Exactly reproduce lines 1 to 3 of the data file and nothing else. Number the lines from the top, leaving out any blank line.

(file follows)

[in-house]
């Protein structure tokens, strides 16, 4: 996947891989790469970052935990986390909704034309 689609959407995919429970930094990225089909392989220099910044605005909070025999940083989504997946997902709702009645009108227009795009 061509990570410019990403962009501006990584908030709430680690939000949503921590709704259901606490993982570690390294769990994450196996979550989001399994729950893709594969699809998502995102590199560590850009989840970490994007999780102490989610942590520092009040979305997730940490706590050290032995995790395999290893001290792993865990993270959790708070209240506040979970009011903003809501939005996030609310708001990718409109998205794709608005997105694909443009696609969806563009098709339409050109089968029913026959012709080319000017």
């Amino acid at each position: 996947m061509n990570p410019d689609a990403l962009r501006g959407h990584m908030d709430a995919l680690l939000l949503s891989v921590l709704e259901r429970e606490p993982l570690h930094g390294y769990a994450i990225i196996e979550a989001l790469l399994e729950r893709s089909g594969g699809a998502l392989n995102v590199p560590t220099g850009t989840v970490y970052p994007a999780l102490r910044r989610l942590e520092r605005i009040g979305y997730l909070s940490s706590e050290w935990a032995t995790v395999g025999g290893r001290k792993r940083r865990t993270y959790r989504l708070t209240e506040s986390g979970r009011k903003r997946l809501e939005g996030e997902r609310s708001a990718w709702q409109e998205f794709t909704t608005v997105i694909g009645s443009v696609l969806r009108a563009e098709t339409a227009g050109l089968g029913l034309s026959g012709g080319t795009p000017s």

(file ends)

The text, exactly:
[in-house]
């Protein structure tokens, strides 16, 4: 996947891989790469970052935990986390909704034309 689609959407995919429970930094990225089909392989220099910044605005909070025999940083989504997946997902709702009645009108227009795009 061509990570410019990403962009501006990584908030709430680690939000949503921590709704259901606490993982570690390294769990994450196996979550989001399994729950893709594969699809998502995102590199560590850009989840970490994007999780102490989610942590520092009040979305997730940490706590050290032995995790395999290893001290792993865990993270959790708070209240506040979970009011903003809501939005996030609310708001990718409109998205794709608005997105694909443009696609969806563009098709339409050109089968029913026959012709080319000017």
């Amino acid at each position: 996947m061509n990570p410019d689609a990403l962009r501006g959407h990584m908030d709430a995919l680690l939000l949503s891989v921590l709704e259901r429970e606490p993982l570690h930094g390294y769990a994450i990225i196996e979550a989001l790469l399994e729950r893709s089909g594969g699809a998502l392989n995102v590199p560590t220099g850009t989840v970490y970052p994007a999780l102490r910044r989610l942590e520092r605005i009040g979305y997730l909070s940490s706590e050290w935990a032995t995790v395999g025999g290893r001290k792993r940083r865990t993270y959790r989504l708070t209240e506040s986390g979970r009011k903003r997946l809501e939005g996030e997902r609310s708001a990718w709702q409109e998205f794709t909704t608005v997105i694909g009645s443009v696609l969806r009108a563009e098709t339409a227009g050109l089968g029913l034309s026959g012709g080319t795009p000017s």